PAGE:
After Nikolas Cruz pleaded guilty last year to 17 counts of first-degree murder and other counts, prosecutors no longer had to prove at trial that he committed the mass shooting at Marjory Stoneman Douglas High School in Parkland, Florida. His guilt was colonized.
What the plea didn’t fix was his sentence. In Florida, first-degree murder is a capital crime, punishable by death or life imprisonment without the possibility of parole. And state law requires a jury to determine what it should be.
If the accused had been convicted at trial, the same jury that returned the verdict would have been retained for a separate sentencing proceeding. But when a defendant pleads guilty before trial to a capital crime, as Mr. Cruz did, the court must appoint a jury for sentencing only, unless the defendant waives the right to be decided by a jury.
what the state does
The job of the prosecution is now to convince the jury that there are aggravating circumstances in the case that would justify the death penalty. Among the possible aggravating factors listed in the law are:
That the murders were “particularly heinous, atrocious or cruel”;
That the accused “knowingly created a great risk of death for many people”;
That the accused killed “in a cold, calculated and premeditated manner without any pretense of moral or legal justification”.
Prosecutors are expected to present detailed details of the 17 high school murders and 17 attempted murders, including hundreds of gruesome photographs and videos. The jury can also visit the school building where the filming took place.
“They’re going to try to make those jurors relive what happened to the victims,” said David S. Weinstein, a former prosecutor turned defense attorney. “It’s going to be an emotional roller coaster.”
What does the defense do
The defense will try to convince the jury that there are mitigating circumstances that would call for leniency. Under the law, those circumstances could include the defendant “being under the influence of an extreme mental or emotional disorder” or having an impaired ability to understand whether his actions were criminal, among other factors.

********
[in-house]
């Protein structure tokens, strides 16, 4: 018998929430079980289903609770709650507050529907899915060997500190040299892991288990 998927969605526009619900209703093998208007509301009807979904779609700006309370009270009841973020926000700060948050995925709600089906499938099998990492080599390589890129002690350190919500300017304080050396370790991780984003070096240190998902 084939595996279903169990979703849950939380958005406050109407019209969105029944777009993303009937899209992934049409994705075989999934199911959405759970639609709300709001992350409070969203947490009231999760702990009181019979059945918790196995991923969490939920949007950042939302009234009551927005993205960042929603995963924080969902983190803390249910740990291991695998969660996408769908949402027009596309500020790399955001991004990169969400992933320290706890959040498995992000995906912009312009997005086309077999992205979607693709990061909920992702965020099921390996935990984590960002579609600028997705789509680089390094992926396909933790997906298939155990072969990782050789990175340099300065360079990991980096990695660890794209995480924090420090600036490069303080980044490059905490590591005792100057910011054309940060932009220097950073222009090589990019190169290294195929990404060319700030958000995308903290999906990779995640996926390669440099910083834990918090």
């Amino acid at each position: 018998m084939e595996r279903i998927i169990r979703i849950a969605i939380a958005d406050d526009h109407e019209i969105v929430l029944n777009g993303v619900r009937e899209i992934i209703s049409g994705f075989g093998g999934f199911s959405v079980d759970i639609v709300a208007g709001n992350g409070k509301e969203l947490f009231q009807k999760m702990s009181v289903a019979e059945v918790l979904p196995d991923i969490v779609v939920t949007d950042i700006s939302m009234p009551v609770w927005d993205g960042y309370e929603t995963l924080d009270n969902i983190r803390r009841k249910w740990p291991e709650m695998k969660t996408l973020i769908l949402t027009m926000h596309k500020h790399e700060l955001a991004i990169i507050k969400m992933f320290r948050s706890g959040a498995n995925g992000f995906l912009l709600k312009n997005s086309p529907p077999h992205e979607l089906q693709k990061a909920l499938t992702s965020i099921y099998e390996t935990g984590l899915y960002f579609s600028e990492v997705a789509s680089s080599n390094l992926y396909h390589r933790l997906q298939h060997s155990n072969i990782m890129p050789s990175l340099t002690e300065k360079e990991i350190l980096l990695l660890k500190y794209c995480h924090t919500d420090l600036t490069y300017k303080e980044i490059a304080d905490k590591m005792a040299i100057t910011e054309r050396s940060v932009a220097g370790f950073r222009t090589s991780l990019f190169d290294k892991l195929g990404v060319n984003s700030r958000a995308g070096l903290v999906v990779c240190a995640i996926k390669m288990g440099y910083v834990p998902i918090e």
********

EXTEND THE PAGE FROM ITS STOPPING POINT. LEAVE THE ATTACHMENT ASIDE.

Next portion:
Defense attorneys intend to demonstrate that Mr. Cruz, who was 19 at the time of the shooting, struggled with a difficult upbringing and mental health issues and had tried to seek treatment. They asked permission to show jurors a map of his brain, but the judge has yet to decide whether to allow it.
The task of the jury
After hearing the evidence, the jury must first decide whether the state has proven each of the alleged aggravating factors beyond a reasonable doubt. For the accused to be liable to the death penalty, the jury must unanimously find that at least one of the aggravating factors must be proven.
Next, the jury will consider whether the proven aggravating circumstances are sufficient to warrant a death sentence and outweigh the mitigating factors found, and if so, whether to recommend a death sentence to the court. To do this, the jury must again be unanimous; otherwise, the sentencing recommendation should be life in prison without the possibility of parole.
The court cannot impose a death sentence if the jury recommended life in prison, but it can overrule a jury’s death recommendation and impose a life sentence instead.
A strange affair
The need for a special sentencing jury is one of the many reasons why the Parkland case is extremely unusual. It is rare that someone as young as Mr. Cruz (he is now 23) faces the death penalty, and even rarer that someone who committed such a deadly shooting is still alive afterwards. to face justice.
“In a sense, we’re in completely uncharted waters,” said Robert M. Jarvis, a law professor at Nova Southeastern University in Davie, Florida, who follows the massacres. “You never get that kind of trial because the shooter is still dead.”
Patricia Mazzei contributed report.